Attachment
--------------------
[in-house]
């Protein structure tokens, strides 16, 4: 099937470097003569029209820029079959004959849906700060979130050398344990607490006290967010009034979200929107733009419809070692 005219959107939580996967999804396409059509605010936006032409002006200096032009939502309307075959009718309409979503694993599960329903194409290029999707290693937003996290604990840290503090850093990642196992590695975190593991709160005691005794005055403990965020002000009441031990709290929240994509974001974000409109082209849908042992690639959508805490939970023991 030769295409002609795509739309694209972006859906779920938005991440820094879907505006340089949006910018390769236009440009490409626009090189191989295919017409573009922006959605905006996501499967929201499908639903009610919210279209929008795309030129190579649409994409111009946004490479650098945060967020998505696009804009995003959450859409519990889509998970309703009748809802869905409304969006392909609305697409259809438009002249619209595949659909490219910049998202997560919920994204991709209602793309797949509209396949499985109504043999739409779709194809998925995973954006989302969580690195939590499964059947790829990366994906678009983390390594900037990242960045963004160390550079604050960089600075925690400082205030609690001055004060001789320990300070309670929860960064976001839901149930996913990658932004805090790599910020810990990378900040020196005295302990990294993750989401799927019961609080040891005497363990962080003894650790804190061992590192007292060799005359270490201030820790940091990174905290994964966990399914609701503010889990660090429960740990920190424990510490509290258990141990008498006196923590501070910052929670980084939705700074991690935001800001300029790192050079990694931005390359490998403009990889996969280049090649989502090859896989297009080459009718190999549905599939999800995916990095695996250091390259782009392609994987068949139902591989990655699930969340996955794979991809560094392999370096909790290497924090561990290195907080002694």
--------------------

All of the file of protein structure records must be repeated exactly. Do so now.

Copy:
[in-house]
């Protein structure tokens, strides 16, 4: 099937470097003569029209820029079959004959849906700060979130050398344990607490006290967010009034979200929107733009419809070692 005219959107939580996967999804396409059509605010936006032409002006200096032009939502309307075959009718309409979503694993599960329903194409290029999707290693937003996290604990840290503090850093990642196992590695975190593991709160005691005794005055403990965020002000009441031990709290929240994509974001974000409109082209849908042992690639959508805490939970023991 030769295409002609795509739309694209972006859906779920938005991440820094879907505006340089949006910018390769236009440009490409626009090189191989295919017409573009922006959605905006996501499967929201499908639903009610919210279209929008795309030129190579649409994409111009946004490479650098945060967020998505696009804009995003959450859409519990889509998970309703009748809802869905409304969006392909609305697409259809438009002249619209595949659909490219910049998202997560919920994204991709209602793309797949509209396949499985109504043999739409779709194809998925995973954006989302969580690195939590499964059947790829990366994906678009983390390594900037990242960045963004160390550079604050960089600075925690400082205030609690001055004060001789320990300070309670929860960064976001839901149930996913990658932004805090790599910020810990990378900040020196005295302990990294993750989401799927019961609080040891005497363990962080003894650790804190061992590192007292060799005359270490201030820790940091990174905290994964966990399914609701503010889990660090429960740990920190424990510490509290258990141990008498006196923590501070910052929670980084939705700074991690935001800001300029790192050079990694931005390359490998403009990889996969280049090649989502090859896989297009080459009718190999549905599939999800995916990095695996250091390259782009392609994987068949139902591989990655699930969340996955794979991809560094392999370096909790290497924090561990290195907080002694």